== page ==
Stratton and Virginia have been diligent subscribers to the Orchestra since they were in their 30s. They’ve witnessed the boom years when local corporate sponsors funded performances and brought tremendous talent to their city.
They also witnessed the lean times when corporate money dried up, and orchestra members faced dwindling salaries, and tough choices.
Their love for Dvorak, Ravel, and American composers like Aaron Copland and George Gershwin inspired them to earmark a gift to the orchestra. They hope their modest gift will help keep the company running so younger audiences may enjoy them for years to come.
Their advisor, Thomas, tells them that something like a charitable remainder trust in this case is unnecessary. Given the size of their planned gift, a trust structure is more than they need. He lets them know that a simple, low-cost, no-load variable annuity may help them easily achieve charitable giving their goals.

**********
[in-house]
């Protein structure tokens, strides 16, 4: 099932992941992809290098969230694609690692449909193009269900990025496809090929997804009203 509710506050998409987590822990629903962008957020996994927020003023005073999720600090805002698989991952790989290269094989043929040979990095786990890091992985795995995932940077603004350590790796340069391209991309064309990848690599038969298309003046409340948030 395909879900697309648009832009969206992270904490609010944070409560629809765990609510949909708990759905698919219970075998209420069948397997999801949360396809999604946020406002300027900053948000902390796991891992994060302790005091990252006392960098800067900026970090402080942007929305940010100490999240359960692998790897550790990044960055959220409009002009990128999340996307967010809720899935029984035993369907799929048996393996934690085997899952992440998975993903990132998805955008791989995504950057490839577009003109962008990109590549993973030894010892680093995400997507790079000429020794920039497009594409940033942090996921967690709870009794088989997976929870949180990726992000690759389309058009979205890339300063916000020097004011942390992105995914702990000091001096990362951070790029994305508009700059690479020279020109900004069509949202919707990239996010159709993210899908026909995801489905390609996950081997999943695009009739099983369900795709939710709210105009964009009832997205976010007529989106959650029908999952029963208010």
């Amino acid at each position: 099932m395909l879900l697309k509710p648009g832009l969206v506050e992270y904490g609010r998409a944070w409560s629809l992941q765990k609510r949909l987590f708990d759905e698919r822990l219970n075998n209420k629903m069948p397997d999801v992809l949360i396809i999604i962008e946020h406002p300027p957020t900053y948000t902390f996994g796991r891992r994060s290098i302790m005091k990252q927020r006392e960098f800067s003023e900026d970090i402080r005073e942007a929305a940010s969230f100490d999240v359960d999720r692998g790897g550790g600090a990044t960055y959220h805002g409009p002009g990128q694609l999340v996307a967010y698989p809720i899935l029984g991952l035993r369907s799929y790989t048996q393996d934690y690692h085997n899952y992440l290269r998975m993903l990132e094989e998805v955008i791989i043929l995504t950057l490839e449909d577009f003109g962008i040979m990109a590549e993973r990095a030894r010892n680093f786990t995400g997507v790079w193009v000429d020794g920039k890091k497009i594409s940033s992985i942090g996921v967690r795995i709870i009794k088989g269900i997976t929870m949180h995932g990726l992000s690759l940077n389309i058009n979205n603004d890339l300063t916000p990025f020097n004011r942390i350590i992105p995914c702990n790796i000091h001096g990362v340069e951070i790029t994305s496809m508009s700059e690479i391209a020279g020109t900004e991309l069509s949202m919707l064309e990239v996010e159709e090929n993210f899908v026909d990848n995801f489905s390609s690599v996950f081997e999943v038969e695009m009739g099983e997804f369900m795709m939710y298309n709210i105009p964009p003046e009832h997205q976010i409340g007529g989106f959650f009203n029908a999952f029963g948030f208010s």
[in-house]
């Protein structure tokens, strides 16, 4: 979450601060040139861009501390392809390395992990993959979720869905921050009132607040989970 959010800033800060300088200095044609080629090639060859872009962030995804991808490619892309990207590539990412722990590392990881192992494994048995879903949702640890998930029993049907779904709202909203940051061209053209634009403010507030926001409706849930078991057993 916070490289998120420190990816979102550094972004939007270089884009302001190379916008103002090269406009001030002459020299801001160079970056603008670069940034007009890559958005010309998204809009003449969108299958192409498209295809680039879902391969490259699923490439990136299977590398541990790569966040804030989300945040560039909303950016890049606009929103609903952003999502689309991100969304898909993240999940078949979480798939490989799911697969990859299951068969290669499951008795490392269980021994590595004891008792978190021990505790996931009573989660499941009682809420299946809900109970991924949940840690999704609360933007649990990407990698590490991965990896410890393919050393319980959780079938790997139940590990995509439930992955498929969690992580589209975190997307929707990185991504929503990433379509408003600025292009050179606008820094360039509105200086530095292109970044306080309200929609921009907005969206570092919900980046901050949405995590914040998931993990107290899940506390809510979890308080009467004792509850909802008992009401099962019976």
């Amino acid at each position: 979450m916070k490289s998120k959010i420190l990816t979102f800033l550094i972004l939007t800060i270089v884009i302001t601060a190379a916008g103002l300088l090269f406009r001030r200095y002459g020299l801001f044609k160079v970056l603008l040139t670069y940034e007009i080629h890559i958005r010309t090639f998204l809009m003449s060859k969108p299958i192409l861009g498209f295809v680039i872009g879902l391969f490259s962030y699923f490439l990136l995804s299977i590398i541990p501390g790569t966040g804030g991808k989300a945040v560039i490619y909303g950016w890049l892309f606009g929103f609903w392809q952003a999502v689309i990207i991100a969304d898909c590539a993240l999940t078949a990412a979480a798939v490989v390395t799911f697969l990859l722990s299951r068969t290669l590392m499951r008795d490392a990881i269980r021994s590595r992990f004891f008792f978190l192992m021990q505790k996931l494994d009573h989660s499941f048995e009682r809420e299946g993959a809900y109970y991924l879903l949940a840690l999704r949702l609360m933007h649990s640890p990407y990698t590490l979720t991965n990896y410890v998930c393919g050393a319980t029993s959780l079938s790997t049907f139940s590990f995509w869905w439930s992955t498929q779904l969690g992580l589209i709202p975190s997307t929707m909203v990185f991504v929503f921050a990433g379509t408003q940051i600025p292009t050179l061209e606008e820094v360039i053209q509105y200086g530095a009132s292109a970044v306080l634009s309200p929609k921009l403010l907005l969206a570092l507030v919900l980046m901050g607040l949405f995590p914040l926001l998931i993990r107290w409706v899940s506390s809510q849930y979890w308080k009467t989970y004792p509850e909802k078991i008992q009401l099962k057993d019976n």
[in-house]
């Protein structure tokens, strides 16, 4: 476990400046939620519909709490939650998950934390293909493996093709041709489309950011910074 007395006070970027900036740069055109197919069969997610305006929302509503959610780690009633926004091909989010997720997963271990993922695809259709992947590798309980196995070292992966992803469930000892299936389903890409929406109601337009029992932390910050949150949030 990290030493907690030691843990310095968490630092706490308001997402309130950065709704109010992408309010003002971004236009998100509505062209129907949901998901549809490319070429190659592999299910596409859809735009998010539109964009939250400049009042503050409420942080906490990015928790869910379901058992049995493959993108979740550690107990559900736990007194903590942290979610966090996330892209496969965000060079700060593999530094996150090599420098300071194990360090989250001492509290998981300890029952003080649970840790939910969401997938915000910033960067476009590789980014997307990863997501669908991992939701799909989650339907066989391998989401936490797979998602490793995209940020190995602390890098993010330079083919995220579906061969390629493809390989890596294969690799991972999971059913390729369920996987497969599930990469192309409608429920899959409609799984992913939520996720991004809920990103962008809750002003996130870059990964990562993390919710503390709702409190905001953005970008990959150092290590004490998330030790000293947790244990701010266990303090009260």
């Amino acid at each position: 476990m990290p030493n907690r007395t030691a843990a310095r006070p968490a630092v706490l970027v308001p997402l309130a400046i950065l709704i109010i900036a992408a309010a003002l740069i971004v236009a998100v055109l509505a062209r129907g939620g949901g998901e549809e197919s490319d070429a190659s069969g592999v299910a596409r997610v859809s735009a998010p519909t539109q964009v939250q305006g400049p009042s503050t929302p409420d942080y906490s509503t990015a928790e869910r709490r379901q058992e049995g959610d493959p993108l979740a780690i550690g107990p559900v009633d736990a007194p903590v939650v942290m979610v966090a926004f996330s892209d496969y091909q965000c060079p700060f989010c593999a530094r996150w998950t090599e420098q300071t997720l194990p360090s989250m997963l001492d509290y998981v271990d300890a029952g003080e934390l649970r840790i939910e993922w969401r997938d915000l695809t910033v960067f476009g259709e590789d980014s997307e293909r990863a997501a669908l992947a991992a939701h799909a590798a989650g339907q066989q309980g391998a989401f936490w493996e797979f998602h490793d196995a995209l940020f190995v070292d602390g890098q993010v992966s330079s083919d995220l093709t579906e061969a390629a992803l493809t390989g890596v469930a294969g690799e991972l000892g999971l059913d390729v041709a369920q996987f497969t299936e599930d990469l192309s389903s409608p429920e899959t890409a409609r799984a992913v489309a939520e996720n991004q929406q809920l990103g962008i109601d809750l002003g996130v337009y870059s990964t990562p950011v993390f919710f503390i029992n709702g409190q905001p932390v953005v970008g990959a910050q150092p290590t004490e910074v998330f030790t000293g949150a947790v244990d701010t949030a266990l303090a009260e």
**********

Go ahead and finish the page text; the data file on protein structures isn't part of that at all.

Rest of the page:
They fund the annuity with non-qualified assets and name the orchestra the sole beneficiary. When their estate is settled, those assets will transfer directly to the orchestra, tax free, without the hassles of probate.
And because the internal costs of the annuity are less than 100 bps, those assets will compound and grow more efficiently, tax-free, for the remainder of their lives—increasing the impact of their philanthropy.